Since the landing around W. 48th Street, the plane has floated down the river and gradually sunk into the water (though the last footage I saw showed the tip of the tail and the top of the cockpit still above water), and last I heard it was down around Greenwich Village (the reporter said Perry Street).

A remarkable event.

I Still Can’t Believe It Happened

Today I went to the bank to deposit a check. When I was finished, the teller asked if there was anything else I’d like, and I jokingly said “I wouldn’t mind taking some of that 6″ stack of $50 bills off your hands!” She replied “No freebies today” and we both laughed as I replied “Maybe another day…” and walked away from the window. On the way out I went to the ATM to get some cash. As soon as I had my two $20 bills in my hand, and before the cash door closed, the machine barfed out a 3″ stack of $20 bills! I grabbed the bills, and waited for the machine to spit out my receipt, but it was apparently in a bad way, beeping madly while locked up. So, I took the $$ back in the bank and handed it to the same teller and explained what happened.

There was never any doubt, either before of after, that I would return the cash — it wasn’t mine, I knew where it came from and had the ability to return it to its rightful owner. But the striking thing to me was the fact that not one thought of maybe keeping all or part of the cash occurred to me until *after* I’d already returned it. Naturally, there are cameras on all the ATMs and in the ATM lobby, so if I’d tried to keep any of it, they’d know who took the money. But I didn’t even get close to that line of thought, because it was just automatic that I give it back, and it was done before I had a chance to even consider any other option.

Now, I don’t post this simply to pat myself on the back — instead, I’m expressing my surprise in retrospect that I acted so honestly, and that the thought of taking the $$$ didn’t even cross my mind. Yes, I’ve always thought of myself as an honest person, and would never take the money, but if I’d had to forecast my reaction to this situation, I would have at least *thought* about keeping it.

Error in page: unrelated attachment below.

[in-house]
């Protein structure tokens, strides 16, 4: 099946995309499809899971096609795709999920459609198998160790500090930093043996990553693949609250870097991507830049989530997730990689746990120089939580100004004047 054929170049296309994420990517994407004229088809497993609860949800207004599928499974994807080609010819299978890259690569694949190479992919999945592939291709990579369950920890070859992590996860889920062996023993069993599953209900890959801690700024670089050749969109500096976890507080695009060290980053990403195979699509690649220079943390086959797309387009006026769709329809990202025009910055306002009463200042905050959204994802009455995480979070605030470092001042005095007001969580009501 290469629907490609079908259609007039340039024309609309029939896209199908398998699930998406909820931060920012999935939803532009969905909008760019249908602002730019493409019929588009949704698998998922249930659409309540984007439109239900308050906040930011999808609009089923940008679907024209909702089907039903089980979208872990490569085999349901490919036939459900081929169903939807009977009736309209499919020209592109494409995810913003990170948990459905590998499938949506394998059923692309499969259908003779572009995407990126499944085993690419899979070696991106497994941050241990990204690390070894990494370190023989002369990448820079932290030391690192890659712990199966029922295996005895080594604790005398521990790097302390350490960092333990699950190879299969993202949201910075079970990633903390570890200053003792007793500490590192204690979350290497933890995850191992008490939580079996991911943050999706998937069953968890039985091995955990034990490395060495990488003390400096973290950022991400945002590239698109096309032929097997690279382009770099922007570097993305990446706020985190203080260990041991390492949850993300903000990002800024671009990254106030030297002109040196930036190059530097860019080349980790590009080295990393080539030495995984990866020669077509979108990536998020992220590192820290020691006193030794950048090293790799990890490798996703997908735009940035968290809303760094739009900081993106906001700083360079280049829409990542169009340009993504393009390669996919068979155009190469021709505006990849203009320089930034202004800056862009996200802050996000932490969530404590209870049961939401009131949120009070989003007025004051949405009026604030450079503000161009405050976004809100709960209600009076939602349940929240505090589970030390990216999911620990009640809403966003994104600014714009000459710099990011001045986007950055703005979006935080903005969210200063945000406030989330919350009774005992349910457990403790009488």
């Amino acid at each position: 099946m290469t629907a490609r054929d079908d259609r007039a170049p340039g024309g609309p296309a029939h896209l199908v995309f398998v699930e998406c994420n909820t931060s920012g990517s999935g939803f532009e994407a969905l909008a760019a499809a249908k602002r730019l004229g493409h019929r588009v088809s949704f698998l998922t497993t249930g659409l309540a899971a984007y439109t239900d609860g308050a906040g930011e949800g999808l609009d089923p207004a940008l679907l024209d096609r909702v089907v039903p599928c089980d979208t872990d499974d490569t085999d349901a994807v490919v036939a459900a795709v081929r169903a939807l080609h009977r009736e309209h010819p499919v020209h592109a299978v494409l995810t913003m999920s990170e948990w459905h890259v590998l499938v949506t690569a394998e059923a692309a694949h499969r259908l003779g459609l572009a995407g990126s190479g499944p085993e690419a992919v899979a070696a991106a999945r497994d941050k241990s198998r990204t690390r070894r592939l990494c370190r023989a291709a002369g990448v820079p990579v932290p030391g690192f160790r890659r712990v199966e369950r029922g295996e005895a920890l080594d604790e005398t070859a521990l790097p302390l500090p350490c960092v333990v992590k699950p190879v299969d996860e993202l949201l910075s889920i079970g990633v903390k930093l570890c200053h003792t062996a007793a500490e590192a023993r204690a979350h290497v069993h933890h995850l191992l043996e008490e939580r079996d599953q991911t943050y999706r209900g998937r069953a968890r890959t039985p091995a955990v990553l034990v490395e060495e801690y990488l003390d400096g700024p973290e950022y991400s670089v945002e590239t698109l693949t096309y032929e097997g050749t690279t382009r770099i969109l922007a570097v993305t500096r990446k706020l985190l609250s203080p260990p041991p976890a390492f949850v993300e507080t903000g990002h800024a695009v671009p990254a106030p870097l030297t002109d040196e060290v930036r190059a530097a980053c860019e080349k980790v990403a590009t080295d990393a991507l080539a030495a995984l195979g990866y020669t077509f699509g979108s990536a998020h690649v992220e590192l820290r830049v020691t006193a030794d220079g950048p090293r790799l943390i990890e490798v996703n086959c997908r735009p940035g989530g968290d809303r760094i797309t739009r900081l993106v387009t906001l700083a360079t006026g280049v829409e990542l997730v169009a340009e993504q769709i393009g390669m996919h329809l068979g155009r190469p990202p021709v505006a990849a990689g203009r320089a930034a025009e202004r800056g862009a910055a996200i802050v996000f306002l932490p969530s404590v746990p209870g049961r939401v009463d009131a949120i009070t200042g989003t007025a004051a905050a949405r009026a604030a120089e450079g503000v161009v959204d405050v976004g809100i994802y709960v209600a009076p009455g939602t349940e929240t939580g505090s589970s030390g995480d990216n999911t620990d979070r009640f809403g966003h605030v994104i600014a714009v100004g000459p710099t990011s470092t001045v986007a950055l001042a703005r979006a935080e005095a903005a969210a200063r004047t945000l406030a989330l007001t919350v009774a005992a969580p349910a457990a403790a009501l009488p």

But that didn’t happen.

My last thought: the ATM model for voting machines (which has almost never been implemented) was perhaps not as good as I used to think it.

Astrology, Birth Month and Socialization

I place no faith whatsover in the blatherings of astrology in general, but I do think there’s one kernel of truth in it — the time of year you are born does have an effect on socialization. I don’t know how this would have played out in earlier cultures, but in the US, the key is the start of the school year, in the Fall. Whether one first goes to nursery school or kindergarten or not until 1st grade (as for me), the beginning of socialization in the school system comes for everyone at that time of year. Children born in January can be 9-10 months older than the children born at the end of the year (some school systems cut off with children born in October, so that those born in November and December start school with the children born in January of the next year — this would have some effect on my pet theory, obviously), so that a January baby who starts kindergarten in August of her 5th year will be 67 or so months old while the October baby would be only 57 or so months old. That’s almost a 20% developmental advantage for the January baby over the October baby. Surely this would shape early development and socialization to a very large degree, and in a manner that would, for a large portion of the population, be directly correlated with the time of year they were born.